Inc. Magazine recently published an article on Finding Your Employee's Hidden Talents that may typically go unnoticed. As a manager and employer, here's some steps they outline to encourage these superstars:
Pay closer attention to performance reviews.
Reinstate a suggestion box.
Ask for volunteers.
Don't overlook less obvious advantages to find talent.
Hidden talents don't have to be huge, but the results can be.
Real Estate expert Stephen Roulac was asked by Proformative what knowledge is necessary to be an effective CFO. His response was 12 different roles that are important for having a successful CFO in your company. While some answers were obvious, such as finance and accounting, others were quite surprising.
Turns out it's a total myth that to inspire innovation in your company you've got to give your employees a bunch of free time to work on pet projects. New research from Harvard Business School is showing that if employees feel like their time is being well spent, such as by doing tasks that are beneficial to others and the company, they feel like they've got more time. They are happier, more productive, more enthusiastic, and more satisfied. You can read the full article from Business Insider by clicking the link.
Norton says managers can use this research in a couple of ways.
1. Make employees participate in a company volunteer effort, particularly if they can use part of their workday to do it.
2. Let employees know how their day-to-day tasks are helping others. If they can hear how the employee helped a customer, this will also make them more satisfied with their job.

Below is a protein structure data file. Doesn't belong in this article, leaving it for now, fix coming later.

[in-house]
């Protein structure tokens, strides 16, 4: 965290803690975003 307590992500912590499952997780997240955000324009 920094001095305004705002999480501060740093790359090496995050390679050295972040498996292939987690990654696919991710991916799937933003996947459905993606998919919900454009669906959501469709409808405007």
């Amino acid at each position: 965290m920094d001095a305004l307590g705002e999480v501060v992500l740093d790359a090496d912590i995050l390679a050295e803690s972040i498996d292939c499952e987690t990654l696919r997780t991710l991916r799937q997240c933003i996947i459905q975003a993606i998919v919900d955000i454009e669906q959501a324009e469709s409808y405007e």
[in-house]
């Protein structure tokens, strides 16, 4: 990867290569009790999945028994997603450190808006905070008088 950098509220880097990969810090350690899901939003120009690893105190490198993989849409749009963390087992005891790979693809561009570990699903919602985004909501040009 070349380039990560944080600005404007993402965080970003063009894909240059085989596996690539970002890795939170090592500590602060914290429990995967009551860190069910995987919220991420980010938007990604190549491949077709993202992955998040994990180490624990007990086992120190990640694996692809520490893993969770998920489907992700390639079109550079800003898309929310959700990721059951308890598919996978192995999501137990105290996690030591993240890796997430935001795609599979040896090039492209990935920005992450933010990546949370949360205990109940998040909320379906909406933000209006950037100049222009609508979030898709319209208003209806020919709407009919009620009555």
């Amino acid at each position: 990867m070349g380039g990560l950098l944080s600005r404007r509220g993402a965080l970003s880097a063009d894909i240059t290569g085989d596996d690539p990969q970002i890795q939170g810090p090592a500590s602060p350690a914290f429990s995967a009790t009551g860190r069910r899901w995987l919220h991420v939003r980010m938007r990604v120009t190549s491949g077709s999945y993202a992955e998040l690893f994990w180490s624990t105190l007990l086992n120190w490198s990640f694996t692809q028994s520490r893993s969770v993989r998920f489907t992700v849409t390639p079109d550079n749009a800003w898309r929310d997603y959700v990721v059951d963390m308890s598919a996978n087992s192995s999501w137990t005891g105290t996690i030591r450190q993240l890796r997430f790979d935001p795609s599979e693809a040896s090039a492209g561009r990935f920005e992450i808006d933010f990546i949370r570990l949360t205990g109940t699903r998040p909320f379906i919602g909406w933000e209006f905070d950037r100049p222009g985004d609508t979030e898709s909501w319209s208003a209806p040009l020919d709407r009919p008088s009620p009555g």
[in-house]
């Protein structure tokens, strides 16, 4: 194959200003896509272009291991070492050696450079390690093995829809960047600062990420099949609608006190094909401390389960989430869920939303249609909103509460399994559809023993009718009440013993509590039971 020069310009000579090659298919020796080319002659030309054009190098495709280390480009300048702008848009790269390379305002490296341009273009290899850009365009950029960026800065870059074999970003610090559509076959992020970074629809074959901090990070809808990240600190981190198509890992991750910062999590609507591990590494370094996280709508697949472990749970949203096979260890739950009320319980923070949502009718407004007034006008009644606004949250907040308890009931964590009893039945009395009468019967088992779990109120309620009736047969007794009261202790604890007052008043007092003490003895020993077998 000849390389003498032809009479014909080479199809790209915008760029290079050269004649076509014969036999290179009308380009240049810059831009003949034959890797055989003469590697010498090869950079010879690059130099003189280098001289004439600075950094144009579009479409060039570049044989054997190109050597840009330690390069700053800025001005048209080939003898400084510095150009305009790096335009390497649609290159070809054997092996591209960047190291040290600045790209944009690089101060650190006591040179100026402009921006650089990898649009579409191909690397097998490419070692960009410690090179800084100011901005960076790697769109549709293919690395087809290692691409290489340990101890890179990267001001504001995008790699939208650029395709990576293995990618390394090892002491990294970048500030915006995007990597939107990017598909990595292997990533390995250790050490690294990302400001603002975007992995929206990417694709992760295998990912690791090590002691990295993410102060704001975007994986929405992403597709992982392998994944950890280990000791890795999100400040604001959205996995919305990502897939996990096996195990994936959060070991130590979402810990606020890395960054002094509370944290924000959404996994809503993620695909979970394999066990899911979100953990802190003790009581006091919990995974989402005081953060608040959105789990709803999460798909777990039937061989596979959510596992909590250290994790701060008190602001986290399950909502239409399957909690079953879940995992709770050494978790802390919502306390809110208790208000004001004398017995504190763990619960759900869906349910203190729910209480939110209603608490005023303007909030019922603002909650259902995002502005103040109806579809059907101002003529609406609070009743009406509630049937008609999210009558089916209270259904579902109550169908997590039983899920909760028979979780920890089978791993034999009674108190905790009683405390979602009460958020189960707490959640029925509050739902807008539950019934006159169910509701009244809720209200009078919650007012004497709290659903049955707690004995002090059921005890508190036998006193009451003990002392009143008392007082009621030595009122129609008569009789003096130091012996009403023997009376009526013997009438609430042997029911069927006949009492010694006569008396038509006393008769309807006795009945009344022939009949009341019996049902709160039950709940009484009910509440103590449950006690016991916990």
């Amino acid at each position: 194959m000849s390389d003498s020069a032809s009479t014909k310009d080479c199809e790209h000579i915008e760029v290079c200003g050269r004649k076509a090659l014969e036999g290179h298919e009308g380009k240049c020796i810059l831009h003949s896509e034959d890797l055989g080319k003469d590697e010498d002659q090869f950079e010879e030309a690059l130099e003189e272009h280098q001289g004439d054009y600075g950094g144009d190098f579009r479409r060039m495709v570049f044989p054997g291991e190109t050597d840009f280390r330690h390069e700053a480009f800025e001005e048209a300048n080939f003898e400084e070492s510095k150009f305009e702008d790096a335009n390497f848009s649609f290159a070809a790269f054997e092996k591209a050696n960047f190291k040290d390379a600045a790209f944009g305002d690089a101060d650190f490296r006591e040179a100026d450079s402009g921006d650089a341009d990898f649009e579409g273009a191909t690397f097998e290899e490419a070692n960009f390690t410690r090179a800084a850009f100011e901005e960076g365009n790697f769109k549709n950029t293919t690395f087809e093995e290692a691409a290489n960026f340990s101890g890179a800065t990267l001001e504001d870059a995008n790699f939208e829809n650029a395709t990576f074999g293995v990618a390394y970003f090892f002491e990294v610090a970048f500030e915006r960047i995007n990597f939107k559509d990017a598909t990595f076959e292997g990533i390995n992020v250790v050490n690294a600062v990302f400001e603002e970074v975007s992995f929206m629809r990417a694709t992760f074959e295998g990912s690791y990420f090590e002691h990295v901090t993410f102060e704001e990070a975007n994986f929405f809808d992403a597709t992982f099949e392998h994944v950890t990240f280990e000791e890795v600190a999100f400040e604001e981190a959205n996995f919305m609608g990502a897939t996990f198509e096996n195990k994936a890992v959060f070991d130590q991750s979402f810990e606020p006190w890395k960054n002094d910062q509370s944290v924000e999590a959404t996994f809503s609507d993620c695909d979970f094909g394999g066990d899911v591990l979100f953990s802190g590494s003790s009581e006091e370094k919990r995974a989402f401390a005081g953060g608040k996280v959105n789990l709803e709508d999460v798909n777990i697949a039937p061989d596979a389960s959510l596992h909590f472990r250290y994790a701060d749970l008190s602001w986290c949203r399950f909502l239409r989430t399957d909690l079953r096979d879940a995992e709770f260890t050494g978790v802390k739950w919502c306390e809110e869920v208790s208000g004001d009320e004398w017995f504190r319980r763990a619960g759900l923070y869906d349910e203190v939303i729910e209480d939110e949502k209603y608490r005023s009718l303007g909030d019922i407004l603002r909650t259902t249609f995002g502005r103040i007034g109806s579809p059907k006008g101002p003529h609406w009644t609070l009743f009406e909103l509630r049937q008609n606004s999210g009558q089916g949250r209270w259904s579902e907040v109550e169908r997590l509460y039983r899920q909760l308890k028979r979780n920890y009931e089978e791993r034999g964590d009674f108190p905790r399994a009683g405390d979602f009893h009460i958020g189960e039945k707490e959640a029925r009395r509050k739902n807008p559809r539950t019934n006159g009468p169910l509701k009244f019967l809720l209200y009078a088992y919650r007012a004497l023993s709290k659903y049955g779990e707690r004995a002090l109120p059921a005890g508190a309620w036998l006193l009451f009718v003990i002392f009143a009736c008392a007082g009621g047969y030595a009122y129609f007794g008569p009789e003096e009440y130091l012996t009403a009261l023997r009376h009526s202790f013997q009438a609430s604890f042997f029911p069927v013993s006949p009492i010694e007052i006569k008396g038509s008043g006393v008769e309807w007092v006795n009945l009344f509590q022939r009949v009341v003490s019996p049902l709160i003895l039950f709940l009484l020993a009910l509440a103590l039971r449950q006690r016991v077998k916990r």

3. Use fun strategies to encourage team members to help each other. Norton tells of one experiment where salespeople were given $20 bonus money and told they had to spend on another team member. Those teams sold more than other groups that were told to spend the $20 on themselves.
By giving people the right kind of time, they will give it back to the company in productivity and innovation.
Twilio recently published the core values of their company, calling it "Our 9 Things". Fred Wilson discussed it on his blog last Monday, describing it as a "guiding light" that acts as a "framework for the culture and values of the organization". In your company, you too should develop a company culture that highlights your business values and goals.
Jack Welch, Chairman and CEO of General Electric from 1981 to 2001, described four categories of managers in General Electric's year 2000 annual report. You can read the full article here.
Type 1: shares our values; makes the numbers- sky's the limit!
Type 2: shares the values; misses the numbers- typically another chance, or two.
Type 3: doesn't share the values; doesn't make the numbers- gone.
Type 4 is the toughest case of all: the manager who doesn't share the values, but delivers the numbers. This type is the toughest to part with because organizations always want to deliver and to let someone go who gets the job done is yet another unnatural act. But we have to remove these Type 4s because they have the power, by themselves, to destroy the open, informal, trust-based culture we need to win today and tomorrow.
We made our leap forward when we began removing our Type 4 managers and making it clear to the entire company why they were asked to leave- not for the usual "personal reasons" or "to pursue other opportunities", but for not sharing our values. Until an organization develops the courage to do this, people will never have full confidence that these soft values are truly real.